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Project HOPE Responding to COVID-19 Surge in India and Nepal

Health care workers across India and Nepal have faced a devastating second wave of COVID-19 across both countries. Project HOPE is rapidly mobilizing critically needed medical equipment and PPE to help them respond.

India and Nepal have faced devastating surges of COVID-19 this year, with India now having surpassed 32 million official COVID-19 cases and 400,000 deaths. Now, with just 9% of the population vaccinated, officials are warning of potential future waves of the virus that could overwhelm health care systems already pushed to the brink.

Hospitals in both India and Nepal have been overwhelmed throughout the pandemic, with critical shortages of medicines, beds, ventilators, oxygen, and PPE. Project HOPE has coordinated with local partners and government officials to locally procure PPE, oxygen, and critically needed medical equipment to help India and Nepal’s health care workers respond to the dramatic spread of the disease.

airplane at the tarmac awaiting medical supplies to be loaded in
A shipment of PPE and ICU equipment arrives for distribution in Nepal. Project HOPE is providing urgent support to help health care workers in India and Nepal who are facing a surge of COVID-19. Photo courtesy Pratiman-Neema Memorial Foundation, Nepal, 2021. Used with permission.

What you need to know

  • India has officially seen more than 32 million cases of COVID-19 and 400,000 deaths, with the real toll likely to be much higher
  • After a devastating second wave of COVID-19, India and Nepal are bracing for future waves that could overwhelm health care systems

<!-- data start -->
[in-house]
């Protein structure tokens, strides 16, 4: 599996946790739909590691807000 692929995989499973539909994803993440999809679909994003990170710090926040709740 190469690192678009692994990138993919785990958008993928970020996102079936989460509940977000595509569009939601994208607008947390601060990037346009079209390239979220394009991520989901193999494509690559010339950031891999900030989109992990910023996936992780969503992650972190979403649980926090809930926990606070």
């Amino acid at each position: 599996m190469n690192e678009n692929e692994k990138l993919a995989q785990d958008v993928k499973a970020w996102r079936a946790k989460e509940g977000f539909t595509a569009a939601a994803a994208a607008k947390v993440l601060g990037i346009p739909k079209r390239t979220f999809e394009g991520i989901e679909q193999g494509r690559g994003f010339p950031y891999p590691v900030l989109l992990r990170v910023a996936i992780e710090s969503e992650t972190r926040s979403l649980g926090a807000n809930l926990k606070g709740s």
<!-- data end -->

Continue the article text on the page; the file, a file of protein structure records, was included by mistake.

• Project HOPE is working with local partners to facilitate the rapid procurement of PPE, oxygen, ICU equipment, ventilators, and other critical items to support health care workers in India and Nepal

India’s devastating spike in COVID-19 cases

man being loaded into ambulance in India
A COVID-19 patient is loaded into an ambulance outside Swaroop Rani Neharu Hospital in India, as coronavirus cases spike in Prayagraj on Thursday, April 22, 2021. Prabhat Kumar Verma/Shutterstock.

India has reported more than 32 million cases of COVID-19 since the pandemic began, but experts warn that the real number could be as much as 30 times higher. The second wave of COVID-19 this spring brought a dramatic increase in new cases of the disease: In May, India became the first nation on earth to experience 400,000 new cases in a single day. Daily death rates hit as high as 4,000 deaths every day, but the actual number is likely to be much higher.

“Prevention is the only cure right now. Though nationally there has been a decline in COVID-19 cases and deaths since the second wave subsided in mid-June, and lockdowns have eased slightly, the risk of this virus is not over,” says Ray Kancharla, Project HOPE’s team lead in India.

“The recent jump in COVID-19 deaths is a stark reminder that the risk of this virus is not over. We’ve seen how fast this virus can spread and take lives, so we must emphasize prevention and preparedness before it’s too late” – Ray Kancharla, Project HOPE’s team lead in India

A Deepening COVID-19 Crisis in Nepal

India’s outbreak has also had devastating downstream effects on other countries. Nepal, which shares a long border with India, also set daily records for cases and deaths in May, signaling a dramatic increase in the disease’s spread. The government noted serious shortages of PPE, oxygen, beds, and ventilators during the spike, and hospitals were forced to turn people away due to a lack of beds and equipment. There are fewer than 1,600 ICU beds in all of Nepal.